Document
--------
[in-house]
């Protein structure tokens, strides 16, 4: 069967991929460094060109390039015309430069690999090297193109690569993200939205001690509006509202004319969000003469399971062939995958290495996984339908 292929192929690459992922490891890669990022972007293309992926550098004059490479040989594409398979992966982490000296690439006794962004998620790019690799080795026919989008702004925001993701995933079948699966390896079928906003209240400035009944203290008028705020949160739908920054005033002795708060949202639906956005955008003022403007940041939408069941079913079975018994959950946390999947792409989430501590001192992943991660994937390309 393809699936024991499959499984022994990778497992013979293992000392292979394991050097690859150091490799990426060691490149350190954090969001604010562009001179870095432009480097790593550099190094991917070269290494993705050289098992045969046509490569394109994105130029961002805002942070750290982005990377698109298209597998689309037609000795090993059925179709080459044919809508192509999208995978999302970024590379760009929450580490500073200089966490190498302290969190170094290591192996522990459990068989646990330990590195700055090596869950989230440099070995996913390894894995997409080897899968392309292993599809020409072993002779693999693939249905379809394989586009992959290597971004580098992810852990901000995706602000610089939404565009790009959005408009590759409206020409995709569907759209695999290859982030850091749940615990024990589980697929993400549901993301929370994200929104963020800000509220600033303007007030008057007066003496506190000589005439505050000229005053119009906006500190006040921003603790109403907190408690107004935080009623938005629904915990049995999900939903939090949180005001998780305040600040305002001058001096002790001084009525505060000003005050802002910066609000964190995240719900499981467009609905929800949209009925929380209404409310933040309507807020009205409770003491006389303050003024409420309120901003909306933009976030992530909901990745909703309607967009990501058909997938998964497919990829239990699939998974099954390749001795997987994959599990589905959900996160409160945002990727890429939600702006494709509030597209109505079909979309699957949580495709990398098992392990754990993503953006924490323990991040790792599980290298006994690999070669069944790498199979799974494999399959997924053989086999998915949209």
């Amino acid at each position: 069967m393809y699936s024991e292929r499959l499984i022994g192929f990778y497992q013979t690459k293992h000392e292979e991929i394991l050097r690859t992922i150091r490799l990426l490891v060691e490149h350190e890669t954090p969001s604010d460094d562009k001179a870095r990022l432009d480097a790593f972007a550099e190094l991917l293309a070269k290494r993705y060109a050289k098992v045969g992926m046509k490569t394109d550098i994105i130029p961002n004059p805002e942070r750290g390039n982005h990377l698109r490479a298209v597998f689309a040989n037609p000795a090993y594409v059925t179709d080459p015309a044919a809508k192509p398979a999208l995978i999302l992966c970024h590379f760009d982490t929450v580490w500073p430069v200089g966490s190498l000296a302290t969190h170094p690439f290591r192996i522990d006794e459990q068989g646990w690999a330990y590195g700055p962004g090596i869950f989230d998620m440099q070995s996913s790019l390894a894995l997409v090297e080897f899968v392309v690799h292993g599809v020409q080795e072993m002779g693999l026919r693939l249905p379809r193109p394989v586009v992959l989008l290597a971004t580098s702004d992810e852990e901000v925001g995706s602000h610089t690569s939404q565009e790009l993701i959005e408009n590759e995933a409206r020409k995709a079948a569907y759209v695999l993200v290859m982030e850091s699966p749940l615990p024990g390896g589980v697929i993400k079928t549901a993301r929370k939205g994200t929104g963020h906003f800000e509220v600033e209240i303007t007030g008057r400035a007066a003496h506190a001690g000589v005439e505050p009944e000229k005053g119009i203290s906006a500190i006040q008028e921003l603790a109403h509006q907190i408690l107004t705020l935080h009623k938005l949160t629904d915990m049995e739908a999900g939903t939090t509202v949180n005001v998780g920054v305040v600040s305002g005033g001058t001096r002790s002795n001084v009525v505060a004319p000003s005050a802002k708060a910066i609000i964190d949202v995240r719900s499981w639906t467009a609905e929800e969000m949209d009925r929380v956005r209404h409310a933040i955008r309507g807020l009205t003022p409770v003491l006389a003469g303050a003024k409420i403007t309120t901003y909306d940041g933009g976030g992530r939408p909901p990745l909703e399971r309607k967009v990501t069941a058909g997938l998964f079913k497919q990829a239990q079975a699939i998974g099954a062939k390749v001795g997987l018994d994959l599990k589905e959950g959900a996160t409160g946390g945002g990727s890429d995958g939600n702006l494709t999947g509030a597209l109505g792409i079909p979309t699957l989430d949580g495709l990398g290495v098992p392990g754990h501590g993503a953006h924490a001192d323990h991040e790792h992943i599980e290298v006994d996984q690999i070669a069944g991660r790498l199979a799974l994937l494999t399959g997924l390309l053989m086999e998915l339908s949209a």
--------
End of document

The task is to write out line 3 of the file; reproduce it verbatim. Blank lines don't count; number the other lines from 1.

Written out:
């Amino acid at each position: 069967m393809y699936s024991e292929r499959l499984i022994g192929f990778y497992q013979t690459k293992h000392e292979e991929i394991l050097r690859t992922i150091r490799l990426l490891v060691e490149h350190e890669t954090p969001s604010d460094d562009k001179a870095r990022l432009d480097a790593f972007a550099e190094l991917l293309a070269k290494r993705y060109a050289k098992v045969g992926m046509k490569t394109d550098i994105i130029p961002n004059p805002e942070r750290g390039n982005h990377l698109r490479a298209v597998f689309a040989n037609p000795a090993y594409v059925t179709d080459p015309a044919a809508k192509p398979a999208l995978i999302l992966c970024h590379f760009d982490t929450v580490w500073p430069v200089g966490s190498l000296a302290t969190h170094p690439f290591r192996i522990d006794e459990q068989g646990w690999a330990y590195g700055p962004g090596i869950f989230d998620m440099q070995s996913s790019l390894a894995l997409v090297e080897f899968v392309v690799h292993g599809v020409q080795e072993m002779g693999l026919r693939l249905p379809r193109p394989v586009v992959l989008l290597a971004t580098s702004d992810e852990e901000v925001g995706s602000h610089t690569s939404q565009e790009l993701i959005e408009n590759e995933a409206r020409k995709a079948a569907y759209v695999l993200v290859m982030e850091s699966p749940l615990p024990g390896g589980v697929i993400k079928t549901a993301r929370k939205g994200t929104g963020h906003f800000e509220v600033e209240i303007t007030g008057r400035a007066a003496h506190a001690g000589v005439e505050p009944e000229k005053g119009i203290s906006a500190i006040q008028e921003l603790a109403h509006q907190i408690l107004t705020l935080h009623k938005l949160t629904d915990m049995e739908a999900g939903t939090t509202v949180n005001v998780g920054v305040v600040s305002g005033g001058t001096r002790s002795n001084v009525v505060a004319p000003s005050a802002k708060a910066i609000i964190d949202v995240r719900s499981w639906t467009a609905e929800e969000m949209d009925r929380v956005r209404h409310a933040i955008r309507g807020l009205t003022p409770v003491l006389a003469g303050a003024k409420i403007t309120t901003y909306d940041g933009g976030g992530r939408p909901p990745l909703e399971r309607k967009v990501t069941a058909g997938l998964f079913k497919q990829a239990q079975a699939i998974g099954a062939k390749v001795g997987l018994d994959l599990k589905e959950g959900a996160t409160g946390g945002g990727s890429d995958g939600n702006l494709t999947g509030a597209l109505g792409i079909p979309t699957l989430d949580g495709l990398g290495v098992p392990g754990h501590g993503a953006h924490a001192d323990h991040e790792h992943i599980e290298v006994d996984q690999i070669a069944g991660r790498l199979a799974l994937l494999t399959g997924l390309l053989m086999e998915l339908s949209a």